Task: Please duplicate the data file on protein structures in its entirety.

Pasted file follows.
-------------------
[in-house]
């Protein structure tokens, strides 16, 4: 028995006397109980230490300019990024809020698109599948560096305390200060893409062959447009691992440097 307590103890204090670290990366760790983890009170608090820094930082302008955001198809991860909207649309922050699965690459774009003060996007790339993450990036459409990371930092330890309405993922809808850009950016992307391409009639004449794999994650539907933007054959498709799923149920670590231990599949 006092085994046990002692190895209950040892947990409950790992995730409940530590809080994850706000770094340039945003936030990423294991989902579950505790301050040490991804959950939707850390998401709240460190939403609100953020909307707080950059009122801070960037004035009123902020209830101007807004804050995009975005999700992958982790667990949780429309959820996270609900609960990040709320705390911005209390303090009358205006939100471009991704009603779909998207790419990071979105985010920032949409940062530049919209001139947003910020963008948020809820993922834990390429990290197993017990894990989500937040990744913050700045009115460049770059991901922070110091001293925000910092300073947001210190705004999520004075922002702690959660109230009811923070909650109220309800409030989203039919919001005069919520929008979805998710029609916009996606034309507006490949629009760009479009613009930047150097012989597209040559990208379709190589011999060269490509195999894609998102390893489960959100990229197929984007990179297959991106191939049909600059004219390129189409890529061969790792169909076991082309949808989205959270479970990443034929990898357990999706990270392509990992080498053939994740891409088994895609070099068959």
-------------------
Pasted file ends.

[in-house]
């Protein structure tokens, strides 16, 4: 028995006397109980230490300019990024809020698109599948560096305390200060893409062959447009691992440097 307590103890204090670290990366760790983890009170608090820094930082302008955001198809991860909207649309922050699965690459774009003060996007790339993450990036459409990371930092330890309405993922809808850009950016992307391409009639004449794999994650539907933007054959498709799923149920670590231990599949 006092085994046990002692190895209950040892947990409950790992995730409940530590809080994850706000770094340039945003936030990423294991989902579950505790301050040490991804959950939707850390998401709240460190939403609100953020909307707080950059009122801070960037004035009123902020209830101007807004804050995009975005999700992958982790667990949780429309959820996270609900609960990040709320705390911005209390303090009358205006939100471009991704009603779909998207790419990071979105985010920032949409940062530049919209001139947003910020963008948020809820993922834990390429990290197993017990894990989500937040990744913050700045009115460049770059991901922070110091001293925000910092300073947001210190705004999520004075922002702690959660109230009811923070909650109220309800409030989203039919919001005069919520929008979805998710029609916009996606034309507006490949629009760009479009613009930047150097012989597209040559990208379709190589011999060269490509195999894609998102390893489960959100990229197929984007990179297959991106191939049909600059004219390129189409890529061969790792169909076991082309949808989205959270479970990443034929990898357990999706990270392509990992080498053939994740891409088994895609070099068959």